By David Spector Gazette Contributing Writer
A few years ago, as I sat grading papers near midnight, I heard a thump. The sound did not seem quite to match that of the house settling or of a flying squirrel landing on the outside wall. I didn’t know what to make of it. The next morning, as I sat in the same room and looked out the window, I saw a ghostly image on the glass, which gave me a clue.
The window pane showed a gray silhouette of a northern saw-whet owl. Owls (and some other birds) have been reported to have feathers called “powder-down” under the outer layer of feathers. Powder-down crumbles on touch, and the birds, as they preen, use the resulting powder to dust their feathers. The powder might help both to soak up blood splashed on a carnivorous animal and to kill the lice and mites that inhabit feathers. When owl feathers contact a surface they can leave behind a bit of this powder; a forceful impact—such as hitting my window—can leave behind a tracing of the owl, which might include miscellaneous dust and feather fragments as well as the powder. (Fortunately, there was no body on the ground nearby and no evidence of blood or feathers, so I’m confident that the owl survived.)
The northern saw-whet owl is, at about three to four ounces, the smallest owl in this region. This species breeds at higher elevations in western Massachusetts, and is quite common in the forests of the northern United States and southern Canada. At this time of year our local population is augmented by thousands of these owls migrating south from farther north. The saw-whet owl is named for its distinctive tooting call, which sounds like someone sharpening a saw with repeated rasps of a whetstone. The name “saw-whet” was originally applied in England to the great tit, a chickadee-like bird, and English immigrants applied the familiar name to a very different bird that also sounds like a saw being sharpened.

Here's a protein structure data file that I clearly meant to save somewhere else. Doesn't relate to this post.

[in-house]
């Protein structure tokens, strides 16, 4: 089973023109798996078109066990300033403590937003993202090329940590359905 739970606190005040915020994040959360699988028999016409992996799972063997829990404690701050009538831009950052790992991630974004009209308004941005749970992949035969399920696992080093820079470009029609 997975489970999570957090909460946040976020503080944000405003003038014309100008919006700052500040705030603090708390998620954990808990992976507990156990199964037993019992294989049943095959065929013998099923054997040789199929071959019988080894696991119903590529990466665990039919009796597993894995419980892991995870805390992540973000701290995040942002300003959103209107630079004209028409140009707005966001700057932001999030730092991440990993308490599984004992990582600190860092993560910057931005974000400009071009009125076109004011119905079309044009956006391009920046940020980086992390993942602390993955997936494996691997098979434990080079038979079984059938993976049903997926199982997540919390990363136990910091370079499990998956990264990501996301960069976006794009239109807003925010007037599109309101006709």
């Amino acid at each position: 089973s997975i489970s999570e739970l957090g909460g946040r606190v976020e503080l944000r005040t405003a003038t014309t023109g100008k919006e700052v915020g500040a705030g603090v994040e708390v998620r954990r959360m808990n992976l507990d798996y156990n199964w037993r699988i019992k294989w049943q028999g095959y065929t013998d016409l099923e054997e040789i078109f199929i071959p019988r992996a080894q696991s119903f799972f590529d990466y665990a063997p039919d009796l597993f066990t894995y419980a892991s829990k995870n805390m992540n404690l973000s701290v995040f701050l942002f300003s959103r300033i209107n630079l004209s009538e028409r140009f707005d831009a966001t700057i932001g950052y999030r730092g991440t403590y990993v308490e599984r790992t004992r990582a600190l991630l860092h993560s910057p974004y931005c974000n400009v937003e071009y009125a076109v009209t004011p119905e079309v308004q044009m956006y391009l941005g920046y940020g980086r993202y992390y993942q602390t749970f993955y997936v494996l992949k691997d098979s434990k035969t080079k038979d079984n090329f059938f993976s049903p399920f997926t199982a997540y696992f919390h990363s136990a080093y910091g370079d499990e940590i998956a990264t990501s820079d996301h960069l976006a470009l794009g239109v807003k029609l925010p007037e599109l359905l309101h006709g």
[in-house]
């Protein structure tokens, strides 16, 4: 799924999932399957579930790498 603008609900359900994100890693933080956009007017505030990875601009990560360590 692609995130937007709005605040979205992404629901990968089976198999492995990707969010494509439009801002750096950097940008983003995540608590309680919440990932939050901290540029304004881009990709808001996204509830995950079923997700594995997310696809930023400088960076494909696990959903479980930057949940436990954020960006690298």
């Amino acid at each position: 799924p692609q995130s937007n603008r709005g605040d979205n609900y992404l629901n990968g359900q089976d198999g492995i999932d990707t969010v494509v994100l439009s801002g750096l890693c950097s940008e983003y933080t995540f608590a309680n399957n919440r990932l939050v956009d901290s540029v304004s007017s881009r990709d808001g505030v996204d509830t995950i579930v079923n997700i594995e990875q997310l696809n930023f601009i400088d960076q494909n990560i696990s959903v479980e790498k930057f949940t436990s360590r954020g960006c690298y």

Northern saw-whet owls, like other owls, have proportionately large heads, soft plumage, and large, forward-facing eyes. These traits, along with small size, warm brown colors, and a tendency to sit still rather than to flee when a person is nearby, have led humans to describe these birds as “tame,” “charming” and “cute.” From a mouse’s perspective, though, there is nothing tame, charming or cute about these hunters. The mouse has to contend with a predator who has precise hearing aided by large ears buried in the soft feathers of the large head — hearing that can pinpoint the location a very faint sound, such as that made by a moving mouse. Those large eyes, so endearing to a human viewer, are effective at gathering the faint signal of movement illuminated by moon — and star — light on a nighttime forest floor. The soft feathers provide the owl with an almost silent flight with which to approach its prey. Least charming to a mouse are the needle-sharp talons at the end of the powerful feet, the business end of the owl.
Although an individual owl is death to many individual mice, the rise and fall of mouse populations affects the owls’ reproduction and survival and thus their changing abundance from year to year. Fluctuations in mouse population numbers are primarily driven by the availability of seeds. Thus, the annual changes in production of acorns, pine seeds and other wild plant crops influence the chances that an owl will leave its powdery image on my window.
David Spector is a former board president of the Hitchcock Center for the Environment and teaches biology at Central Connecticut State University.
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